Austenitic grades are those alloys which are commonly in use for stainless steel applications. The austenitic grades are not magnetic. The most common austenitic alloys are iron-chromium-nickel steel and are widely known as the 300 series. The austenitic stainless steel tube, because of their high chromium and nickel content, are the most corrosion resistant of the stainless steel group providing unusually fine mechanical properties. They cannot be hardened by heat treatment, but can be hardened significantly by cold-working.
The straight grades of austenitic stainless steel pipe contain a maximum of .08% carbon. There is a misconception that straight grades contain a minimum of .03% carbon, but the spec does not require this. As long as the material meets the physical requirements of straight grade, there is no minimum carbon requirement.
The “L” grades are used to provide extra corrosion resistance after welding. The letter “L” after a stainless steel tubing type indicates low carbon (as in 304L). The carbon is kept to .03% or under to avoid carbide precipitation. Carbon in steel when heated to temperature in what is called the critical range 800 degrees F to 1600 degrees F precipitates out, combines with the chromium and gathers on the grain boundaries. This deprives the steel of the chromium in solution and promotes corrosion adjacent to the grain boundaries. By controlling the amount of carbon, this is minimized. For weldability, the “L” grades are used. You may ask why all stainless steel are not produced as “L” grades.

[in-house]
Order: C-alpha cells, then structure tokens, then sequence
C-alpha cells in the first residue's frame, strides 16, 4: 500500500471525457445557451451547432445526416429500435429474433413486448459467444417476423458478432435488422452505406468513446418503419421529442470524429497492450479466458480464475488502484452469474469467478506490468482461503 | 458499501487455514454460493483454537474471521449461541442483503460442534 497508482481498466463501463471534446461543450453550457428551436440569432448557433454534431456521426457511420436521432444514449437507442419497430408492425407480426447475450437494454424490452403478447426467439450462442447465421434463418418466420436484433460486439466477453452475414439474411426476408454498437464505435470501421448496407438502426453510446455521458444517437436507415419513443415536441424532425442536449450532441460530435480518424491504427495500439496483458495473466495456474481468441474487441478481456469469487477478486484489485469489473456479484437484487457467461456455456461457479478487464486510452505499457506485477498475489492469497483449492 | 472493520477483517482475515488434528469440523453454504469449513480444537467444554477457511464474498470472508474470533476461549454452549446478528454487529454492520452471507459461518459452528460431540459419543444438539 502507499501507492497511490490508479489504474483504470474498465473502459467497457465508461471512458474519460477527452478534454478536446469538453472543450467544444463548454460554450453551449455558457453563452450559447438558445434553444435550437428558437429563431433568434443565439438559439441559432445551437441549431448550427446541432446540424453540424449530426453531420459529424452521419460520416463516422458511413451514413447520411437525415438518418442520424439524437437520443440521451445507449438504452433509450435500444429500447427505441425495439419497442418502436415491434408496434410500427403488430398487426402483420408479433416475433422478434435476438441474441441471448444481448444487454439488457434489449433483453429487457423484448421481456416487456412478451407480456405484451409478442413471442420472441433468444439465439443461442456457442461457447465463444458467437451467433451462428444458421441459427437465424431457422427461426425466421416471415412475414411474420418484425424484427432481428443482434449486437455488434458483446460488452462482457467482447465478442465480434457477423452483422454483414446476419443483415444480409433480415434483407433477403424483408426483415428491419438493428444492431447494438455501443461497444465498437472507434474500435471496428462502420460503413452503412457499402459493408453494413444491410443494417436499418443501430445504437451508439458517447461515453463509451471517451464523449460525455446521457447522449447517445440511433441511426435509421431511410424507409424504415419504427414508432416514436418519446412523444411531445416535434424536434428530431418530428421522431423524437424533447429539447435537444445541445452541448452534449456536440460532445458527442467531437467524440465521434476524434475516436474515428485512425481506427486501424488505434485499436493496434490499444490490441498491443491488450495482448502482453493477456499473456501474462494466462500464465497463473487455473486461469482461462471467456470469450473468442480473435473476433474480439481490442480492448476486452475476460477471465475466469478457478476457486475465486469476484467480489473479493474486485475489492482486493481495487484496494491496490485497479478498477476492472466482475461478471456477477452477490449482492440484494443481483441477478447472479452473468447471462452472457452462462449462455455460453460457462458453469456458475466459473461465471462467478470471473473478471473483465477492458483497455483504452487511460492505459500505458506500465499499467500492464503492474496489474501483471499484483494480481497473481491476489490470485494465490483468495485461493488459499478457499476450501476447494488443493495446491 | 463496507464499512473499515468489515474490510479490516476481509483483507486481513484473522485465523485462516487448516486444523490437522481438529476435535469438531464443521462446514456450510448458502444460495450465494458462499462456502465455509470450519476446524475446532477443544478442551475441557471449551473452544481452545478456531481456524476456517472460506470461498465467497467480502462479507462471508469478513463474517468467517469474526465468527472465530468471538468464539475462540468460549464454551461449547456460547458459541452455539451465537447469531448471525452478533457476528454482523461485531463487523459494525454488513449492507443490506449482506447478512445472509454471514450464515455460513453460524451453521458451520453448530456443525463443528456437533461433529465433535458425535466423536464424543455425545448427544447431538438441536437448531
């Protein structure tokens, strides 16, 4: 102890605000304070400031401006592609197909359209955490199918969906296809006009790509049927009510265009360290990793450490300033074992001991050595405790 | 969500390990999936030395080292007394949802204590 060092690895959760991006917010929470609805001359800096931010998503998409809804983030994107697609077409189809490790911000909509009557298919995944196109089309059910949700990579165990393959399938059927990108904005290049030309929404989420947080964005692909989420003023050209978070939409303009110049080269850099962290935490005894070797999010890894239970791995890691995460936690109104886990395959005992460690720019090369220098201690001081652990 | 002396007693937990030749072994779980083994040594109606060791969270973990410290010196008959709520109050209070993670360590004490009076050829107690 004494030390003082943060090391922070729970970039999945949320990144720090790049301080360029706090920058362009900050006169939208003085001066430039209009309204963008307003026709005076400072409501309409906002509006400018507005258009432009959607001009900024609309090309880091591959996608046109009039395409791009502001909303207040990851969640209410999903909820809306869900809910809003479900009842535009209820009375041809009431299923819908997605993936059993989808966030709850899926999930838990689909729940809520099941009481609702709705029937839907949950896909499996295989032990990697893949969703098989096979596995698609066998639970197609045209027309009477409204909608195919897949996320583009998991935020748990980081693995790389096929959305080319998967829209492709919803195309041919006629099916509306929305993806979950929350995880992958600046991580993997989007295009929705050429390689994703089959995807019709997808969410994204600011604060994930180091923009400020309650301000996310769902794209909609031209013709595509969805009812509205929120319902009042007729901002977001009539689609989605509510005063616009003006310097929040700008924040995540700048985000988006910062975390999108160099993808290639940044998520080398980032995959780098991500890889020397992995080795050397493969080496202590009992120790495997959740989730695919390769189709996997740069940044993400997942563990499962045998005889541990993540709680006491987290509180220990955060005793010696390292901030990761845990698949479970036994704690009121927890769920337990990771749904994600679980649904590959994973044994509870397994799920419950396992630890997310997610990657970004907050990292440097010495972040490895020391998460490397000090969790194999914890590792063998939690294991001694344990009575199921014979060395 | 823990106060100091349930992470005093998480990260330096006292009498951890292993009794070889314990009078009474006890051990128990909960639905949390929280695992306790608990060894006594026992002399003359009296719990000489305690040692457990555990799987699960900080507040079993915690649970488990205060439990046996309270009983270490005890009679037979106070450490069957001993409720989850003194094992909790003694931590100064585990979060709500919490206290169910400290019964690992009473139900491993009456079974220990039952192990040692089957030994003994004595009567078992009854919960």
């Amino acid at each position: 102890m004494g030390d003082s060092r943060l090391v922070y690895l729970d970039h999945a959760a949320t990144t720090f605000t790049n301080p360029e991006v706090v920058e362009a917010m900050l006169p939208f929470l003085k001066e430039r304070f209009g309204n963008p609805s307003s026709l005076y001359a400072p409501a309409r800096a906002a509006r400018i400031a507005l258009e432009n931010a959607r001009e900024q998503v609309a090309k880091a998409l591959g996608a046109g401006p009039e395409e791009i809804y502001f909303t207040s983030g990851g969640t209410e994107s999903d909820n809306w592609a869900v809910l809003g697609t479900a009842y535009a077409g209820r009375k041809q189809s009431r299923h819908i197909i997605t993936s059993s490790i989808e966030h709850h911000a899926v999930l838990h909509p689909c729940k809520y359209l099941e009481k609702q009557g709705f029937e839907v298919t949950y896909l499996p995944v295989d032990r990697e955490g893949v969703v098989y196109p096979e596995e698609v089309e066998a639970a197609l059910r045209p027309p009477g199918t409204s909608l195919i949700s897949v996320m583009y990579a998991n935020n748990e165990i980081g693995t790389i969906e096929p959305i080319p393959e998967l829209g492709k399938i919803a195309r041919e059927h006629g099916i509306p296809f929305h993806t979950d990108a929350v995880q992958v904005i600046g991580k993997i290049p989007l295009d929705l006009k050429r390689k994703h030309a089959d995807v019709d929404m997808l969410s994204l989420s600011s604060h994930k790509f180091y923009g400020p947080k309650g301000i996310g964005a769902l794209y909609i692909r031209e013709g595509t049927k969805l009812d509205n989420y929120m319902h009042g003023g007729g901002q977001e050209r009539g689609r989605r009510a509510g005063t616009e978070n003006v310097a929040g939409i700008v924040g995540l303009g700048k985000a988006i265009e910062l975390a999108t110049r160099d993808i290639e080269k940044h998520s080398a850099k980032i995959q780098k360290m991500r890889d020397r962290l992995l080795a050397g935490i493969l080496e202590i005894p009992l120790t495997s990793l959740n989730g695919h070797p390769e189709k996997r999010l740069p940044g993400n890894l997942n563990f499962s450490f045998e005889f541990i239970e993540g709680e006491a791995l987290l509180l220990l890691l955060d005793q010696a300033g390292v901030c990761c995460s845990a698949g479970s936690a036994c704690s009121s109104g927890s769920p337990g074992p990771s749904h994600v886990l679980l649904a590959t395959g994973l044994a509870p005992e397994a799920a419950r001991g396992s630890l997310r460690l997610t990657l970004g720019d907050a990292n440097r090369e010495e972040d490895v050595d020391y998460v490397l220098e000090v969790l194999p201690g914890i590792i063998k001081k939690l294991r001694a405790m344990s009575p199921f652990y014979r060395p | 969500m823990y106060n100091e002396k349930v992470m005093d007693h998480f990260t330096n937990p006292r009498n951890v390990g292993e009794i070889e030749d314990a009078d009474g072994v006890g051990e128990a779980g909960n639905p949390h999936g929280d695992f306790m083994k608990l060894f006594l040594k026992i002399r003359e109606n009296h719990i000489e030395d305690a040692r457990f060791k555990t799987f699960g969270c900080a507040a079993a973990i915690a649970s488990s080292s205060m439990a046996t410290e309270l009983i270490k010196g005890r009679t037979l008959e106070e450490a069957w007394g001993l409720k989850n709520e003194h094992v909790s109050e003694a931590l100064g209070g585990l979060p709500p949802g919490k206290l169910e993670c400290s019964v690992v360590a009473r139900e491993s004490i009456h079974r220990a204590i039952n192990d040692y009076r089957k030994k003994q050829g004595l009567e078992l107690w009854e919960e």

There are a couple of reasons:
“L” grades are more expensive
Carbon, at high temperatures imparts great physical strength
Frequently the mills are buying their raw material in “L” grades, but specifying the physical properties of the straight grade to retain straight grade strength. A case of having your cake and heating it too. This results in the material being dual certified 304/304L; 316/316L, etc.
The “H” grades contain a minimum of .04% carbon and a maximum of .10% carbon and are designated by the letter “H” after the alloy. People ask for “H” grades primarily when the material will be used at extreme temperatures as the higher carbon helps the material retain strength at extreme temperatures.
You may hear the phrase “solution annealing”. This means only that the carbides which may have precipitated (or moved) to the grain boundaries are put back into solution (dispersed) into the matrix of the metal by the annealing process. “L” grades are used where annealing after welding is impractical, such as in the field where pipe and fittings are being welded.